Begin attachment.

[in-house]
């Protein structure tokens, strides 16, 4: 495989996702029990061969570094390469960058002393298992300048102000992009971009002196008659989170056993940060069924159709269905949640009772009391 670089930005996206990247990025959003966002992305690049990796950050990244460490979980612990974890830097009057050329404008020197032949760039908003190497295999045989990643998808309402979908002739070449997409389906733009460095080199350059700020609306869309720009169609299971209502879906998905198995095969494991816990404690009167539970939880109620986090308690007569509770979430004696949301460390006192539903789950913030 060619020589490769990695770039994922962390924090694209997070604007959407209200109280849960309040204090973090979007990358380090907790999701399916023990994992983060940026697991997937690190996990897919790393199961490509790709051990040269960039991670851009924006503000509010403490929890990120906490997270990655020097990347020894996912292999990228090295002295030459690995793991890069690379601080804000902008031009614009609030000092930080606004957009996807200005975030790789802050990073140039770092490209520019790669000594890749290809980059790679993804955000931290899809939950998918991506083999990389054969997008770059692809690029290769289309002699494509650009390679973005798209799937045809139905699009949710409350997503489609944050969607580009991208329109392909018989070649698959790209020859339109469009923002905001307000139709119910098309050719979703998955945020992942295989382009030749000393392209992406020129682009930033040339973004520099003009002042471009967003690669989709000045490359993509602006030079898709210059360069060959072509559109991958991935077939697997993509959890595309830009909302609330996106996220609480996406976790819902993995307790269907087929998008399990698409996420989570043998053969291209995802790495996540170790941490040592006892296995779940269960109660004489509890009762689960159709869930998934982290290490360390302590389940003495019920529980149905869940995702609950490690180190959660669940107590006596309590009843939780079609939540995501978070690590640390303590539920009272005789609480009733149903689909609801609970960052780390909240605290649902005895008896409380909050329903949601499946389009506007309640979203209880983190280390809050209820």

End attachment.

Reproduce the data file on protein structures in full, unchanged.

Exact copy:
[in-house]
């Protein structure tokens, strides 16, 4: 495989996702029990061969570094390469960058002393298992300048102000992009971009002196008659989170056993940060069924159709269905949640009772009391 670089930005996206990247990025959003966002992305690049990796950050990244460490979980612990974890830097009057050329404008020197032949760039908003190497295999045989990643998808309402979908002739070449997409389906733009460095080199350059700020609306869309720009169609299971209502879906998905198995095969494991816990404690009167539970939880109620986090308690007569509770979430004696949301460390006192539903789950913030 060619020589490769990695770039994922962390924090694209997070604007959407209200109280849960309040204090973090979007990358380090907790999701399916023990994992983060940026697991997937690190996990897919790393199961490509790709051990040269960039991670851009924006503000509010403490929890990120906490997270990655020097990347020894996912292999990228090295002295030459690995793991890069690379601080804000902008031009614009609030000092930080606004957009996807200005975030790789802050990073140039770092490209520019790669000594890749290809980059790679993804955000931290899809939950998918991506083999990389054969997008770059692809690029290769289309002699494509650009390679973005798209799937045809139905699009949710409350997503489609944050969607580009991208329109392909018989070649698959790209020859339109469009923002905001307000139709119910098309050719979703998955945020992942295989382009030749000393392209992406020129682009930033040339973004520099003009002042471009967003690669989709000045490359993509602006030079898709210059360069060959072509559109991958991935077939697997993509959890595309830009909302609330996106996220609480996406976790819902993995307790269907087929998008399990698409996420989570043998053969291209995802790495996540170790941490040592006892296995779940269960109660004489509890009762689960159709869930998934982290290490360390302590389940003495019920529980149905869940995702609950490690180190959660669940107590006596309590009843939780079609939540995501978070690590640390303590539920009272005789609480009733149903689909609801609970960052780390909240605290649902005895008896409380909050329903949601499946389009506007309640979203209880983190280390809050209820």